Grassley responded by saying that he wouldn’t have said what Trump said about Judge Curiel and disagreed with his assessment, but based on his “Q&As with Iowans last week, they are more concerned about the jobs report that came out on Friday and about how we can get more Americans back to work with decent paying jobs.”
Other members of the Senates Judiciary Committee also refuse to consider Garland’s candidacy despite their negative views, and even fear, of Trump. Senator Lindsey Graham, who has become one of the GOP’s few remaining opponents to Trump, met with Garland but still refuses to support a vote on his nomination. Graham accused Trump of “playing the race card” and called his attacks on Judge Curiel “the most un-American thing from a politician since Joe McCarthy.” Still, he would rather Trump, who he has said he won’t vote for, choose the next Supreme Court justice over even considering the moderate Garland, who he has called “a very capable, honest judge.”
Senator Mike Lee has said that Trump scares him “to death,” and is not ready to endorse him. Still, he stands with his party’s strategy and refuses to support a vote on Garland.
Senator Jeff Flake has stated that Trump’s comments about Curiel ethnicity may provoke a challenge to trump’s candidacy at the convention. “The whole thing that we Republicans say we’re against, this identity politics, to say that if you’re a certain gender or you’re a certain race that you have to vote that way,” Flake said. “He’s just trying to confirm that stereotype that’s completely wrong. It’s offensive, it really is.” Senator David Purdue said he was “troubled” by Trump’s remarks. Still, they will not vote on Garland.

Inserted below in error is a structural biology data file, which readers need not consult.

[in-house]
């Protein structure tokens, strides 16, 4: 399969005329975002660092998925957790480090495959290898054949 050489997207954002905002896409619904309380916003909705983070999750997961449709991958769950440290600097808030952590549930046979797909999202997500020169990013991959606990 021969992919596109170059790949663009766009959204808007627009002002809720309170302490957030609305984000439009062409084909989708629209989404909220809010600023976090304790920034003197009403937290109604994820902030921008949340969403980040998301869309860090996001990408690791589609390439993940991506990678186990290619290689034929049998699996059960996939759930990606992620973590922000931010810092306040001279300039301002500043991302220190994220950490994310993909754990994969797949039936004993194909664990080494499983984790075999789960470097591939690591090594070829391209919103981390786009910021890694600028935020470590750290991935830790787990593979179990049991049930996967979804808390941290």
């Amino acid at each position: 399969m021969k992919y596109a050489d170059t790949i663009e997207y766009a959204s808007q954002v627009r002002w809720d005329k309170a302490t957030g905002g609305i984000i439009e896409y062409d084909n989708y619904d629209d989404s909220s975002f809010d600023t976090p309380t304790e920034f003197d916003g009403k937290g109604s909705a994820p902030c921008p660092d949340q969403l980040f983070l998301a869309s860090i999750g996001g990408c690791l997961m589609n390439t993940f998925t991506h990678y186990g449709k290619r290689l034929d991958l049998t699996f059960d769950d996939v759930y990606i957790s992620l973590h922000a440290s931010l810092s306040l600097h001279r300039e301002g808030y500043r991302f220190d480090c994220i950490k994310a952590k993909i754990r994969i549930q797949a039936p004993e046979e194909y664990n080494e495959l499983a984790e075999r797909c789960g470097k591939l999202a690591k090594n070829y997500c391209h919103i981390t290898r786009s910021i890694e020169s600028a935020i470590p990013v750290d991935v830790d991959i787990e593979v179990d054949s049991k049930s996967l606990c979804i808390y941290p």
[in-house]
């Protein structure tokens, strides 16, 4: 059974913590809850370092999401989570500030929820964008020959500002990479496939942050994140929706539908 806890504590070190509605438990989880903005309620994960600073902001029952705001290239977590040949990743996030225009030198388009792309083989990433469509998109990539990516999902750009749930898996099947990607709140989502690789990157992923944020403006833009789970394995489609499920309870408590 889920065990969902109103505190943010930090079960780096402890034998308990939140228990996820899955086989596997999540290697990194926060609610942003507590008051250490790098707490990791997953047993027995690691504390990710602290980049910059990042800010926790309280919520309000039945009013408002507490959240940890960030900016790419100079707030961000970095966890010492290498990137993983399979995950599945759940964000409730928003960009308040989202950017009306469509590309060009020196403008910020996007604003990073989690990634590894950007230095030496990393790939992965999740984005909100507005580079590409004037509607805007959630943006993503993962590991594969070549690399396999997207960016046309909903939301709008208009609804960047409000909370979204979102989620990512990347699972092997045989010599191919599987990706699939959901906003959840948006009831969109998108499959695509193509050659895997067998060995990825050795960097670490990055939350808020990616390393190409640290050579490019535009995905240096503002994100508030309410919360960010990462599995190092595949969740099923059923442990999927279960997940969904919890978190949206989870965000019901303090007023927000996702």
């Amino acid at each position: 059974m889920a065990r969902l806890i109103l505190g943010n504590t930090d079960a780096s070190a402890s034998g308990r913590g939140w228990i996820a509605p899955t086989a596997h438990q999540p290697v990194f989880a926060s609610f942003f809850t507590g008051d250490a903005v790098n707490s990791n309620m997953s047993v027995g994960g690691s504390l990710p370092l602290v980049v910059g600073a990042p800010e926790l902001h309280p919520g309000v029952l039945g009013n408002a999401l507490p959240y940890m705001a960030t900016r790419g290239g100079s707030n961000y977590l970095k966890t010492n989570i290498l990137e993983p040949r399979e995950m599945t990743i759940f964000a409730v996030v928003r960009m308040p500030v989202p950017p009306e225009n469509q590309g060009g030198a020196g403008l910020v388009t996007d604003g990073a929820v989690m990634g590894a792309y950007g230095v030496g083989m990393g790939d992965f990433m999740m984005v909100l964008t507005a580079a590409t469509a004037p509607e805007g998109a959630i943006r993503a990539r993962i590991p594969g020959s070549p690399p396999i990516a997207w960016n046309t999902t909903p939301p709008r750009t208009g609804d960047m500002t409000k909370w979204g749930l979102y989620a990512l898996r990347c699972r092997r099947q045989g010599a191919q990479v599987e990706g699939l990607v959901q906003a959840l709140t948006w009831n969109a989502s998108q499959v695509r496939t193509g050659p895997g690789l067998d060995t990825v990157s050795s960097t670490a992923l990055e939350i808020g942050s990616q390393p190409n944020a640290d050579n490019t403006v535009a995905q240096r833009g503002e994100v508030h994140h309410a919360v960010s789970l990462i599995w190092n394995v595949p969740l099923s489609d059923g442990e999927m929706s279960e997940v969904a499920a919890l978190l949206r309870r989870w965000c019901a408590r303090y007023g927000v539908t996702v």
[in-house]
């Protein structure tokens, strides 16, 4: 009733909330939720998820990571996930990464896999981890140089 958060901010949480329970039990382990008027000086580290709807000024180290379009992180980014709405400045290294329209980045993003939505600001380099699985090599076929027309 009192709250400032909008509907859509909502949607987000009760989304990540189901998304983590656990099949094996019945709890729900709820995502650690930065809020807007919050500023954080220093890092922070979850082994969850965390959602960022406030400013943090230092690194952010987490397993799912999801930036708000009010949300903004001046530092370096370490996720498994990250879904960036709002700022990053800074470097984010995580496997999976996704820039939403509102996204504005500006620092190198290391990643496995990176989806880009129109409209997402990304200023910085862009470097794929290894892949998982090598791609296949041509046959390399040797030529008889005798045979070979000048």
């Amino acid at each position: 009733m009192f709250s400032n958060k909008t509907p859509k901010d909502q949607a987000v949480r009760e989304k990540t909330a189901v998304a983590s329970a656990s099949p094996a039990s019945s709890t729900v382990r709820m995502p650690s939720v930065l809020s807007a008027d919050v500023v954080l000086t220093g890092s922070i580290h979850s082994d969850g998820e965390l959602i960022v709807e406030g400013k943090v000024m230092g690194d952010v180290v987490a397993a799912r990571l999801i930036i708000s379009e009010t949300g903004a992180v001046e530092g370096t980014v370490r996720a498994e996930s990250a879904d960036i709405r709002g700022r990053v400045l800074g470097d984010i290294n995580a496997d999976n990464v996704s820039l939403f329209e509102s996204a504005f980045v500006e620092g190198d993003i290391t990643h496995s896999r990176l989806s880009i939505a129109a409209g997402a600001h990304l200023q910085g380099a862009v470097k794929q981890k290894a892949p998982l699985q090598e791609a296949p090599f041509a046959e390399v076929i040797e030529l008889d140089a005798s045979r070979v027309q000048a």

The Republican argument for refusing to vote to fill Scalia’s seat has been that the American people should have a say on his replacement, ignoring that the American people voted for President Obama to make that choice in 2008 and 2012. The Senate’s refusal to vote on Garland’s confirmation is unprecedented. A scholarly article by law professors Robin Kar and Jason Mazzone found that there have been 103 instances in which a president nominated and appointed a new justice prior to the election of the next president. The study did not find a single exception to this practice in American History.
President Reagan, for example, nominated Anthony Kennedy when he was approaching his final year in office, and the Senate unanimously approved Kennedy in February 1988 – less than a year before the end of Reagan’s second term. This is the first time in American history that a president has been denied even the opportunity to fill a vacant seat on the Supreme Court.
The Supreme Court has had eight justices – a number Ruth Bader Ginsburg called “not a good number” — for almost four months now. A March CNN/ORC poll found that two-thirds of Americans want the Senate to hold confirmation hearings on Garland’s candidacy.
Photo: U.S. Supreme Court nominee Judge Merrick Garland walks after a breakfast with Senate Judiciary Committee Chair Senator Chuck Grassley (R-IA) on Capitol Hill Washington, April 12, 2016. REUTERS/Yuri Gripas